HONG KONG (Reuters) - Scientists have said they had identified the toxin in a species of mushroom that killed seven people in Japan in recent years.
In an article published in Nature Chemical Biology on Monday, the researchers said they isolated the poisonous compound in the mushroom, Russula subnigricans, and confirmed its toxicity by feeding it to mice.
The toxin, cycloprop-2-ene carboxylic acid, has only four carbon atoms.
“We ascertained that this toxin causes severe rhabdomyolysis on mice ... which means that this toxin is the responsible toxin causing the mushroom poisoning,” one of the researchers, Kimiko Hashimoto at Kyoto Pharmaceutical University, told Reuters.
Apart from the usual symptoms of poisoning, such as nausea, diarrhoea, speech impairment, convulsions, pupil contractions, stiff shoulders and backaches, the human victims in Japan also suffered rhabdomyolysis, which is rarely seen.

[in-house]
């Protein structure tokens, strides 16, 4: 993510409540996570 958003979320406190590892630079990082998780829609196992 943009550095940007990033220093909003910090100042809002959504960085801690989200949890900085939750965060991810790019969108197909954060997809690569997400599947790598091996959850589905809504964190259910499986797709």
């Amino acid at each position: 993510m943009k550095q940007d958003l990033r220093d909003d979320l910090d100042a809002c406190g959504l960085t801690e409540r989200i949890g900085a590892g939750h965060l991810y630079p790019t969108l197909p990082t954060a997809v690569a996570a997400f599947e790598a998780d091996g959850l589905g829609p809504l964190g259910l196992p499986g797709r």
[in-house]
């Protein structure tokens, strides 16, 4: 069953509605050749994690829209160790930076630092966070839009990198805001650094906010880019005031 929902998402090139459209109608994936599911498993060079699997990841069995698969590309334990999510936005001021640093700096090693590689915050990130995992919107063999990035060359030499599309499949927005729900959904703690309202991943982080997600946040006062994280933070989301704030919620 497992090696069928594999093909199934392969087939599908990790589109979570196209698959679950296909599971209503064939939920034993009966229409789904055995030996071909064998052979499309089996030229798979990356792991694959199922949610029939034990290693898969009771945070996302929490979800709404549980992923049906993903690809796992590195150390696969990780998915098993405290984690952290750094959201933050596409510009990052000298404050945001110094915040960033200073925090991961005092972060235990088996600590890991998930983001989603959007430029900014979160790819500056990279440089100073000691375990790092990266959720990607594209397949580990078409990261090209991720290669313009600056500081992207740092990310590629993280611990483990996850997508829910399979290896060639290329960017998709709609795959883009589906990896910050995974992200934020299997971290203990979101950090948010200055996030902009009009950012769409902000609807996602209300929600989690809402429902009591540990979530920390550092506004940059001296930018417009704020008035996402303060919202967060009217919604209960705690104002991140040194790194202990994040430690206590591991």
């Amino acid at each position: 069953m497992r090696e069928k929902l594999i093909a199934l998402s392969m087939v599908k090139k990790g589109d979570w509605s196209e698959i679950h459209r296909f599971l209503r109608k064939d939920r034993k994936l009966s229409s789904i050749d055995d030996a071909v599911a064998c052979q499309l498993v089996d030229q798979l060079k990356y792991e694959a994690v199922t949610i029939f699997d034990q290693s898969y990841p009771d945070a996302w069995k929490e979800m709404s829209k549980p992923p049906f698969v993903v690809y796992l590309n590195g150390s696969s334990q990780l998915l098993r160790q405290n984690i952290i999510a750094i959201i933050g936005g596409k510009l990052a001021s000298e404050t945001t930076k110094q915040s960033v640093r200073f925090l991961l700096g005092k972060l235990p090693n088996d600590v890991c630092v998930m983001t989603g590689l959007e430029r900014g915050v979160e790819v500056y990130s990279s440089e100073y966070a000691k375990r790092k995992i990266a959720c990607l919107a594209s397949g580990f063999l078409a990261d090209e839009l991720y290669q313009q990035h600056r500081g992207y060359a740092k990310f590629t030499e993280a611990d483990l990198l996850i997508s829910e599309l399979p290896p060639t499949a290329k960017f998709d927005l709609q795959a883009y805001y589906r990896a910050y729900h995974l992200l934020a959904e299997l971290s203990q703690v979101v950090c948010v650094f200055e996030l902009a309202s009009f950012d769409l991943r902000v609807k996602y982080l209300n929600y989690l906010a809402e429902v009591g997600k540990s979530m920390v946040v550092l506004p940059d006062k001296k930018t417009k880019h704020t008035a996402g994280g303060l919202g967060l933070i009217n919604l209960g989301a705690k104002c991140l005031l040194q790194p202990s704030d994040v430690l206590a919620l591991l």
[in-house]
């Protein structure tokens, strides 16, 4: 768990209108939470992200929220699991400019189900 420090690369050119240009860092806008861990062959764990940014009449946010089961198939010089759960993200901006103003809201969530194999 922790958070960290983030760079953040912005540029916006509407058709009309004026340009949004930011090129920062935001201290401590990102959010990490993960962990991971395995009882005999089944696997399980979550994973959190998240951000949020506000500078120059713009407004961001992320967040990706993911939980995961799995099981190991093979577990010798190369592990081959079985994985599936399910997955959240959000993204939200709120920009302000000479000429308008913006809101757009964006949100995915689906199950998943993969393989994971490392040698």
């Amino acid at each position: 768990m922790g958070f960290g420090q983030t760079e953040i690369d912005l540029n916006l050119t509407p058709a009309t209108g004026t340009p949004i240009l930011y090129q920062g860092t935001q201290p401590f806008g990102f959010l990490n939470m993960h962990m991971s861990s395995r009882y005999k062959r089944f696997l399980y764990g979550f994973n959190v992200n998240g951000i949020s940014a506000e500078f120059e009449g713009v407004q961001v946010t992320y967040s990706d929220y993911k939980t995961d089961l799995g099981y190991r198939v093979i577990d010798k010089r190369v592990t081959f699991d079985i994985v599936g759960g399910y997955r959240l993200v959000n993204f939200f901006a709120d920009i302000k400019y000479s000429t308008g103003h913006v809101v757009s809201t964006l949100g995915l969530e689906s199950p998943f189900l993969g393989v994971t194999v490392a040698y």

Rhabdomyolysis is the rapid breakdown of skeletal muscle tissue due to muscle injury. This leads to the release of the protein myoglobin into the bloodstream which harms the kidney.
Myoglobin was found in the urine of the Japanese victims.
Hashimoto said an adult person would die eating just two or three such mushrooms.
“Medical doctors who meet such cases should give care to protect the kidney. Rhabdomyolysis produces a large quantity of myoglobin, which is a heavy burden to the kidney. So, rhabdomyolysis leads to renal failure and then leads to death,” Hashimoto wrote in an email to Reuters.
Rhabdomyolysis was also observed in victims in France and Poland after they ate another species of mushroom, the Tricholoma equestre. Hashimoto called for more research in isolating the toxin in that species.
Reporting by Tan Ee Lyn; Editing by Paul Tait